• Water Conservation
  • Water Action Plan
  • California Drought
  • Policy Regulation

One Water: A Path Toward Unified Water Management

Laura Vogel
Apr 08, 2016

Oil refinery plant along river

Despite generally successful emergency water conservation measures and recent rains, the California drought has continued into 2016, highlighting issues around the state’s long-term ability to handle increased drought and flood conditions. This is an important topic considering the trend toward more frequent droughts and other effects of climate change. Unfortunately, the underlying organizational structure behind water resource management throughout the state has not changed significantly. According to the 2016 update of the California Water Action Plan, “There is broad agreement that the state’s water management system is currently unable to satisfactorily meet both ecological and human needs, too exposed to wet and dry climate cycles and natural disasters, and inadequate to handle the additional pressures of future population growth and climate change.”

Fundamentally changing the water resource management system is a significant challenge. One of the reasons for this is that water-related services are too often kept in silos established by regional and municipal jurisdictions. Because of the variety of roles and responsibilities as well as the large number of local agencies, it is not a simple environment in which to effect change.

Breaking Silos

For example, in the City of Los Angeles, the Bureau of Sanitation (LASAN) handles wastewater while the Department of Water and Power (LADWP) provides potable water and water conservation programs. Furthermore, the Los Angeles County Department of Public Works has jurisdiction over watershed management and stormwater management/flood control. Collaboration is especially difficult among different levels of regional entities such as this. In practice, this model inhibits true, sustainable water resource management.

To their credit, water organizations in California are aware of the importance of working together despite logistical challenges. In Los Angeles, great strides have been made by preparing the One Water LA Plan, which calls for close coordination between city departments and regional agencies to build resilient local water for a sustainable long-term supply. The effort is managed by LASAN and LADWP together, and has a long way to go—when the plan is completed in 2017, it will still have to be implemented. The California Water Action Plan also identifies several initiatives supporting more integrated water management, such as expanding funding for integrated water management planning, supporting local ordinance changes to enhance local water supply and conservation, and more.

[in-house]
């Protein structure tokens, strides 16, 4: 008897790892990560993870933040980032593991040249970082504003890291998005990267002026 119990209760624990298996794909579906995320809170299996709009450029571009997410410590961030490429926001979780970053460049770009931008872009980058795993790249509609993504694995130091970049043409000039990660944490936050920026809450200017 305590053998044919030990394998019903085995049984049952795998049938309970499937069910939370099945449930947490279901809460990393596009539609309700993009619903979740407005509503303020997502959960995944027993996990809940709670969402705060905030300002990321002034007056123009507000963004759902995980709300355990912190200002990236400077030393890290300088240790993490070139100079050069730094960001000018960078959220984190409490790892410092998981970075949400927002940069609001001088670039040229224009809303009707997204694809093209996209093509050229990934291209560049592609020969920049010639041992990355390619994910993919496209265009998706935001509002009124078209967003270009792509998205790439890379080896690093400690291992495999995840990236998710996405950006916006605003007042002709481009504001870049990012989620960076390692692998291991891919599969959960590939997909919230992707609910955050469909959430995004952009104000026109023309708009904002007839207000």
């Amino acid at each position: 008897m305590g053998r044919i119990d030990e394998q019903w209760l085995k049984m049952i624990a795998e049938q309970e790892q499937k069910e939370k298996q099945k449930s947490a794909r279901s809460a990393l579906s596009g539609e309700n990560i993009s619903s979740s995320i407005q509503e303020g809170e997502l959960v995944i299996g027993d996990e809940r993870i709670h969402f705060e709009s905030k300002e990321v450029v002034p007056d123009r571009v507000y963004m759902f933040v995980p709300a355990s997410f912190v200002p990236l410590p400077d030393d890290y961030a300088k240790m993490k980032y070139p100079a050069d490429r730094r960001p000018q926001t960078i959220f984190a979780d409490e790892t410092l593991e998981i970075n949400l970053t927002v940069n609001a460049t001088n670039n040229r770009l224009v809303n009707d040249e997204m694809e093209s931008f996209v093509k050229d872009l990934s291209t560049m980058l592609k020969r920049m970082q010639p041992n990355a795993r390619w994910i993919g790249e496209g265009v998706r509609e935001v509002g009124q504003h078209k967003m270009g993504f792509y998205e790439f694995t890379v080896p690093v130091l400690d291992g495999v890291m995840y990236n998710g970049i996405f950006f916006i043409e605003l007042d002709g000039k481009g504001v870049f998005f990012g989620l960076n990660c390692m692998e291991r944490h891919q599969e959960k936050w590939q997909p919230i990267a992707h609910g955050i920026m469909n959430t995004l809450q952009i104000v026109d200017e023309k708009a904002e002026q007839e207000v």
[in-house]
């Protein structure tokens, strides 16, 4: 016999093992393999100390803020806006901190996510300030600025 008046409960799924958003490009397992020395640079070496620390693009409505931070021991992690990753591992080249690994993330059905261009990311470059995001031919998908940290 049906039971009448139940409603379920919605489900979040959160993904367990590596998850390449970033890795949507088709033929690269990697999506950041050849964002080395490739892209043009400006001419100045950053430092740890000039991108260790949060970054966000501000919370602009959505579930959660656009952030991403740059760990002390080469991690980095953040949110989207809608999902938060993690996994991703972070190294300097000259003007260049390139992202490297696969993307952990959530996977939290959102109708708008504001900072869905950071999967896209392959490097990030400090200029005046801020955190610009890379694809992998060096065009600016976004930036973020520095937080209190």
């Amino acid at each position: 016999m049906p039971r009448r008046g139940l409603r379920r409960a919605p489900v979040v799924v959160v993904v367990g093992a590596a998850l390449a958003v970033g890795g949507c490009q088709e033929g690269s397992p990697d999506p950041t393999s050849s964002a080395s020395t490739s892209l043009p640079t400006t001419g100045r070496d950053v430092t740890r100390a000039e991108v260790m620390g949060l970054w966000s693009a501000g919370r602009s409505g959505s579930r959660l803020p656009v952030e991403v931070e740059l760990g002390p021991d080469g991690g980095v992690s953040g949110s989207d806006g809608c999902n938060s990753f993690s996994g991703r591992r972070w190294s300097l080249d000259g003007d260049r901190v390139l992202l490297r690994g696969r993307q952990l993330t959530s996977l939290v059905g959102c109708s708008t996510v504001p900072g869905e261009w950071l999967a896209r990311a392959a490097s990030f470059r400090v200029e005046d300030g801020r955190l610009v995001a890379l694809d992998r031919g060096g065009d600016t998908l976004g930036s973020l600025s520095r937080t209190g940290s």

The Right Direction

All of this work is certainly a step in the right direction and helps further the conversation about sustainable water management. However, sufficient collaboration to gain a complete perspective of and control over the entire regional water resource requires a huge organizational and intellectual investment. One solution is to modify the underlying structure itself instead.

Communities should move toward a single, holistic water function—One Water—to manage all aspects of potable water, wastewater, stormwater, and flood protection. But how? The concept of fully integrating water and wastewater utilities is not new, but the actual transformation of distinct local organizations into a single unit will take a significant amount of organizational change. The first step is to create a One Water strategic framework, then align and merge city departments so that they can implement and manage the strategy. In addition to managing water sustainably, the One Water approach should also reduce costs and improve service. In many municipalities, this can be accomplished by an ordinance or revision to the city charter.

Some U.S. cities already have aspects of One Water, such as combined sewer and stormwater treatment in San Francisco, and others are moving in this direction; for example, merging water and wastewater (and streets) into one public works department in Geneva, Ohio. California municipalities, under the pressure of drought, should strive to adopt a One Water approach.